I had to go without my favorite camera, the Leica M9, for 3 months recently while it traveled to Germany for a sensor replacement. This camera is more an extension of my body than a tool to capture a scene, so giving it up for such a long time prompted real emotional withdrawal symptoms. While painful, some good came of the experience. I was invited to be part of a team representing Leica Camera for a unique photo competition in Cape Town on April 8th. Since my camera was away for service, Leica agreed to loan me one—the M Monochrom type 246.
Amplify Studios came up with a unique concept for the photo competition event. Three-person teams representing different camera brands would run around Cape Town for a morning, solving clues on a type of photo scavenger hunt. The hunt started at 7:30am. We had five hours and thirty minutes to find and photograph four predetermined locations in the city and make it back to the studio. We then had an hour to identify and edit our team’s best two photos for the day. These were sent out to be printed, framed, and hung in the gallery for an exhibition opening at 6pm followed by judging and announcement of the winners. The prints would be sold through a silent auction to benefit Amplify’s artist-in-residence program.
The day was a whirlwind.
I’d never used the camera I had in hand, the M Monochrom, and as some of you might know, it has an interesting quirk. It’s a digital camera that only takes black and white pictures. Many photographers love it. Many more think it’s totally insane.
Of course, using a camera you have no experience with in a competition isn’t preferable. Learning how to get the best out of any equipment takes practice, and you’re bound to miss a few shots at first. But I thought it would be a fun challenge. The fact that all M cameras operate similarly was a real help here. Although, M cameras rely on manual settings for everything—focus, aperture, and shutter speed—once you get used to it, it’s remarkably intuitive.
Also a fun challenge? Shooting black and white. I’ve never been a fan of black and white. I only use it when the colors in a picture are distracting or when the black and white treatment helps highlight a feeling or certain element. But seeing in black and white? I had low expectations for my photographs for the day.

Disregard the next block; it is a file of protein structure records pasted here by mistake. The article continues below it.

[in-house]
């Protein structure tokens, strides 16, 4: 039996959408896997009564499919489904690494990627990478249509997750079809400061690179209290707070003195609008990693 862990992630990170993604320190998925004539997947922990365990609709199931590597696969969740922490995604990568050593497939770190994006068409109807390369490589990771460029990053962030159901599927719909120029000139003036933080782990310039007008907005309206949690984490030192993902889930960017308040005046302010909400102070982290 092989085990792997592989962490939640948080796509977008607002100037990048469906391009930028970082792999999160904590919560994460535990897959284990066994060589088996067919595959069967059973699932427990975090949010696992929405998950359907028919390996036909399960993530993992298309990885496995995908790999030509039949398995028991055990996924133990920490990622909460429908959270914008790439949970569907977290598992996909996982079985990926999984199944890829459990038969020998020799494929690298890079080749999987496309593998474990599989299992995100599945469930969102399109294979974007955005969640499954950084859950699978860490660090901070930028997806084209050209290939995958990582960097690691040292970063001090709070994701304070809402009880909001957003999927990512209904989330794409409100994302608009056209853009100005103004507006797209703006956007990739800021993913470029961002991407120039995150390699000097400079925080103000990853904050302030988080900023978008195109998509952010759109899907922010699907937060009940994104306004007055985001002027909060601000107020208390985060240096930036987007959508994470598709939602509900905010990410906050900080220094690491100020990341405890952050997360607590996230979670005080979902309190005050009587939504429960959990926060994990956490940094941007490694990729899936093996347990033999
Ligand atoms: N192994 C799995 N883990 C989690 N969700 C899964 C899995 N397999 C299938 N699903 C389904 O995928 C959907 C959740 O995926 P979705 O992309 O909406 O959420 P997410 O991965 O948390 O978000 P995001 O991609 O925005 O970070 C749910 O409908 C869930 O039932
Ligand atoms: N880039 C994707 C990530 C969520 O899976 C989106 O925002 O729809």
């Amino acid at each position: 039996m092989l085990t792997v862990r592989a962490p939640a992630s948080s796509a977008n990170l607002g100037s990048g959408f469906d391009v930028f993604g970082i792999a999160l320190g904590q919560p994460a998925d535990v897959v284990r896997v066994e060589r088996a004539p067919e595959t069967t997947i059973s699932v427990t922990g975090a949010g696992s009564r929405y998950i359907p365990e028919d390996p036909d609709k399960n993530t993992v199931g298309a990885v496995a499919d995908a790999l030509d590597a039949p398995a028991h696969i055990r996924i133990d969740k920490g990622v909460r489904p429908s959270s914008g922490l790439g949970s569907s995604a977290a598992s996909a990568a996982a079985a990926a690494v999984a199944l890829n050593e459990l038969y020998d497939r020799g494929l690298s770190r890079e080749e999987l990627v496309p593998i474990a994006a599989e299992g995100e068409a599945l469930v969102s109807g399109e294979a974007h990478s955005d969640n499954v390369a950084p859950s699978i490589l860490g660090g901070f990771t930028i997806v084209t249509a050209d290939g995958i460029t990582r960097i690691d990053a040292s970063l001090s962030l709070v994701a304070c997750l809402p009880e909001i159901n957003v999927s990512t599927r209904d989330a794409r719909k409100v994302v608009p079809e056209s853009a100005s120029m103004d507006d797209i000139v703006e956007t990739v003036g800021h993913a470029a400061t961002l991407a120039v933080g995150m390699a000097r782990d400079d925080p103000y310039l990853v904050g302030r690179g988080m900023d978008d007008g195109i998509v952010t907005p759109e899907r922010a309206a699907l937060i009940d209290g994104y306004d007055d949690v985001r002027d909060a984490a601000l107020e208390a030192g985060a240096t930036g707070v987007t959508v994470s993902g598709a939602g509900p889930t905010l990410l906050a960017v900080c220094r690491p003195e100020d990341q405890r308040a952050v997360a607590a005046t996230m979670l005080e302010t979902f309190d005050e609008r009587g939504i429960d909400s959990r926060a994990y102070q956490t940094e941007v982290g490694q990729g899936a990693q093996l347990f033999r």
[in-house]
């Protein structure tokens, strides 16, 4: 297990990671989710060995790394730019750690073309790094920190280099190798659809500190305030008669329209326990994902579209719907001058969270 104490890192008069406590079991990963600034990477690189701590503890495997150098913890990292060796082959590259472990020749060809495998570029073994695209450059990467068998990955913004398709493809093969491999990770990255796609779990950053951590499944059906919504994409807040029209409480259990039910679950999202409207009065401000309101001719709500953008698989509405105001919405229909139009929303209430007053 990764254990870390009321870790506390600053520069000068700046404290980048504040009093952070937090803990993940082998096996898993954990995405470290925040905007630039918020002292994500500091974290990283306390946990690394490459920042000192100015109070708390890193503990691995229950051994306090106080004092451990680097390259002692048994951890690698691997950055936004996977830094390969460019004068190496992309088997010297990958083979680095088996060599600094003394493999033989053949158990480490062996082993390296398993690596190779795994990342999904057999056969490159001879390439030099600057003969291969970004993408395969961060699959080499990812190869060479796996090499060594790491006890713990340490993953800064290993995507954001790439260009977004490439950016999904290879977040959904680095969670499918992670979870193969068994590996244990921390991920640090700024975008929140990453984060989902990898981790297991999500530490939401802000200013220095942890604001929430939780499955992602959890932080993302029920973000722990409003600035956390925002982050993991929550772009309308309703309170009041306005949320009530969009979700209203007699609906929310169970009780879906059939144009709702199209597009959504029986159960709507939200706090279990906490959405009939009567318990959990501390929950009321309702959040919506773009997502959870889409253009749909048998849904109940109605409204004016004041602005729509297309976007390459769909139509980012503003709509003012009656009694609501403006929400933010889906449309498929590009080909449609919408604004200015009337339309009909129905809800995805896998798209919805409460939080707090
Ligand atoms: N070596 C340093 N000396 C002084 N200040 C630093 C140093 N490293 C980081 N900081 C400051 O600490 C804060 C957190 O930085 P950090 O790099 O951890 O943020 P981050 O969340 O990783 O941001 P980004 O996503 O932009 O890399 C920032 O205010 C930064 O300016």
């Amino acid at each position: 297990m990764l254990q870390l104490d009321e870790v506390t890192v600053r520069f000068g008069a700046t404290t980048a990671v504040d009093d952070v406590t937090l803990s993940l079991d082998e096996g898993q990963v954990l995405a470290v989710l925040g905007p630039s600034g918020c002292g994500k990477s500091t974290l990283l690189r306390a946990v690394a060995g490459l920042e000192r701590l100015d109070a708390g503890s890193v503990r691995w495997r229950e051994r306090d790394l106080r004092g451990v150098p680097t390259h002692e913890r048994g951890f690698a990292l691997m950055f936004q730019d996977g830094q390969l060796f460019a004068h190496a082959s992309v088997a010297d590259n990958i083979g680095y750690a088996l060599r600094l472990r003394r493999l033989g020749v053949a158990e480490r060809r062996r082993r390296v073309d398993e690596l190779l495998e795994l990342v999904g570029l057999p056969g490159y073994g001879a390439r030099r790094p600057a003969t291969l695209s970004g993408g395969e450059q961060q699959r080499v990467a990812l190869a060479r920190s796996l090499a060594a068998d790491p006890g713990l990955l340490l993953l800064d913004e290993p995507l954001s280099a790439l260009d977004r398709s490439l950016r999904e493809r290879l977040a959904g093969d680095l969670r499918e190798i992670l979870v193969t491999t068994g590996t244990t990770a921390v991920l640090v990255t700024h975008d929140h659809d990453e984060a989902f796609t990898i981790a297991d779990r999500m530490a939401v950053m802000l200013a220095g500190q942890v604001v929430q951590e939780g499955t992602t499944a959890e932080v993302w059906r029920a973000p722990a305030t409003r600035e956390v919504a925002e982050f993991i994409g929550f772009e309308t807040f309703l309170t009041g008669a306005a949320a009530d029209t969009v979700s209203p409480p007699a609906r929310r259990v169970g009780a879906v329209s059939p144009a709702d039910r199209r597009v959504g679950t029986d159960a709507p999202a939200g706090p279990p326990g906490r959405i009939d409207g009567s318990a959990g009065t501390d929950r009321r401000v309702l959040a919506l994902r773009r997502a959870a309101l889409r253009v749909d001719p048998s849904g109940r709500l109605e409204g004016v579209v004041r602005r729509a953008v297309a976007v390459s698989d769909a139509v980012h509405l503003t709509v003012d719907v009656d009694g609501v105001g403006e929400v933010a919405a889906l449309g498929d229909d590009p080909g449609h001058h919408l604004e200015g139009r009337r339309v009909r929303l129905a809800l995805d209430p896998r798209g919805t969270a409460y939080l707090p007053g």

Our first clue in the scavenger hunt led us to Signal Hill. That was actually wrong, so we tried again and ended up at the Noon Gun. I’d never been here before, which is a surprise, because with all its crumbling military infrastructure, it’s a fun place for photographers.
The second clue was even harder and totally stumped our team of three. Eventually, we accidentally stumbled on the third clue location, an old well in the Company’s Gardens. We met plenty of squirrels, interesting plants, and eccentric human characters inhabiting the garden.
A follow-up to the second clue helped us find it—Erf 81. Home of an artist colony/orphanage/market of sorts.
I’d been here before and photographed a few of the fascinating inhabitants including Dirk, who specializes in wire sculpture. He came outside for a smoke, and I chatted to him for a while and asked to take his photo. It turned out to be my favorite for the day and one of the two entries for my team in the final contest.
Finally, we hit the fourth clue, Center for the Book, before returning to the studio to edit.
Choosing just two photos from our team from such a diverse set of images was torturous, but eventually we decided on two black and white portraits. Within a few hours, the prints were hung for the exhibition! Seeing the variety of pictures from the day all hung in one gallery was impressive. Best of all, my teammate Salaam’s portrait of a man from the Company’s Gardens won the show. The prize is a curated and fully funded exhibition to be shared among our team later in the year.
Back to the Leica Monochrom, I didn’t expect to like it. But I did! I’m not ready to give up color, but it was a fun challenge for the day. It felt so familiar in my hands, and I was surprisingly pleased with my shots. Returning it to Leica after the exhibition kicked off my painful M9 withdrawal all over again. Luckily, I only had to wait a little longer for my camera to return home from Germany with a shiny new sensor.
Here’s a write-up of the event from the Cape Times newspaper.
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